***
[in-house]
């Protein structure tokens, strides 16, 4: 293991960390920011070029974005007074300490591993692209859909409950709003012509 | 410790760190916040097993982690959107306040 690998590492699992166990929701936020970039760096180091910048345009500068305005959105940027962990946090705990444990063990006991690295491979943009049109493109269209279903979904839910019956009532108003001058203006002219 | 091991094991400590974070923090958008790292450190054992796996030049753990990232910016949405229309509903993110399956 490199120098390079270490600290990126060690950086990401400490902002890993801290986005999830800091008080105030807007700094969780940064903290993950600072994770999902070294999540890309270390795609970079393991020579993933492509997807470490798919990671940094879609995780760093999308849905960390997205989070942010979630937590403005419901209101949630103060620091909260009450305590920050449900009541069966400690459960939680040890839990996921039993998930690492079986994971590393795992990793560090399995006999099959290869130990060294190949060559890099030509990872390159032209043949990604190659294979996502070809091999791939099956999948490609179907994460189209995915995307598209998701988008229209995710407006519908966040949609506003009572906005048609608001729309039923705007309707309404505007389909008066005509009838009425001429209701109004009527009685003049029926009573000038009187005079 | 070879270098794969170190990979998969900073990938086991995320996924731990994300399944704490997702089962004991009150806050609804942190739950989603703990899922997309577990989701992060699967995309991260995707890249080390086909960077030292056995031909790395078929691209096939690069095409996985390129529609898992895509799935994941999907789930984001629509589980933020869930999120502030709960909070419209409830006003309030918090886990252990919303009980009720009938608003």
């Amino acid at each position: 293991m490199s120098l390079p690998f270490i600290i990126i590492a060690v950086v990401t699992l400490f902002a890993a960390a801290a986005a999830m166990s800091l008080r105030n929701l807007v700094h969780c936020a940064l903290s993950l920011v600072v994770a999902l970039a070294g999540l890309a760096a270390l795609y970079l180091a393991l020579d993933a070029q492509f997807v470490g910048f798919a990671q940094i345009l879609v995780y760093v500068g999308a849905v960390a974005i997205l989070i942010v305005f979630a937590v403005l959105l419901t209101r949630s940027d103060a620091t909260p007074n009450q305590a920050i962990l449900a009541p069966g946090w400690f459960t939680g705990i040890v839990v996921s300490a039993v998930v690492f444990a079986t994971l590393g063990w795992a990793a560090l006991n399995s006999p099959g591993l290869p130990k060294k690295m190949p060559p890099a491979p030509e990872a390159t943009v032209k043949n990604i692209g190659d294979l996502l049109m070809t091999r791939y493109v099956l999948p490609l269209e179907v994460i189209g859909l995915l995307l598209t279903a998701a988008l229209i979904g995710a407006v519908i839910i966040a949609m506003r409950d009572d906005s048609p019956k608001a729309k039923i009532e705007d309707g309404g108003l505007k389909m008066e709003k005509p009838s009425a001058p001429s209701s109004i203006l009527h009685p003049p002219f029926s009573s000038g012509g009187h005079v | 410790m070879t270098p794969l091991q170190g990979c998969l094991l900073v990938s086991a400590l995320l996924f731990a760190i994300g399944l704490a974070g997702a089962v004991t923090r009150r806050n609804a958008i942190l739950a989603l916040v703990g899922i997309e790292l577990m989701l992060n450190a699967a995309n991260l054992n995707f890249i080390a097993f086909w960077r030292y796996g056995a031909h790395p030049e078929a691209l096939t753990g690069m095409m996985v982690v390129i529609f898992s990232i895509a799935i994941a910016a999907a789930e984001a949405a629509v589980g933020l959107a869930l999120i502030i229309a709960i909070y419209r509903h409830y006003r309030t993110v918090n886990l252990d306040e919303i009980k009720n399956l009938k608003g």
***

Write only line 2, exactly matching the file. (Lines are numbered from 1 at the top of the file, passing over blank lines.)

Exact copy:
């Protein structure tokens, strides 16, 4: 293991960390920011070029974005007074300490591993692209859909409950709003012509 | 410790760190916040097993982690959107306040 690998590492699992166990929701936020970039760096180091910048345009500068305005959105940027962990946090705990444990063990006991690295491979943009049109493109269209279903979904839910019956009532108003001058203006002219 | 091991094991400590974070923090958008790292450190054992796996030049753990990232910016949405229309509903993110399956 490199120098390079270490600290990126060690950086990401400490902002890993801290986005999830800091008080105030807007700094969780940064903290993950600072994770999902070294999540890309270390795609970079393991020579993933492509997807470490798919990671940094879609995780760093999308849905960390997205989070942010979630937590403005419901209101949630103060620091909260009450305590920050449900009541069966400690459960939680040890839990996921039993998930690492079986994971590393795992990793560090399995006999099959290869130990060294190949060559890099030509990872390159032209043949990604190659294979996502070809091999791939099956999948490609179907994460189209995915995307598209998701988008229209995710407006519908966040949609506003009572906005048609608001729309039923705007309707309404505007389909008066005509009838009425001429209701109004009527009685003049029926009573000038009187005079 | 070879270098794969170190990979998969900073990938086991995320996924731990994300399944704490997702089962004991009150806050609804942190739950989603703990899922997309577990989701992060699967995309991260995707890249080390086909960077030292056995031909790395078929691209096939690069095409996985390129529609898992895509799935994941999907789930984001629509589980933020869930999120502030709960909070419209409830006003309030918090886990252990919303009980009720009938608003």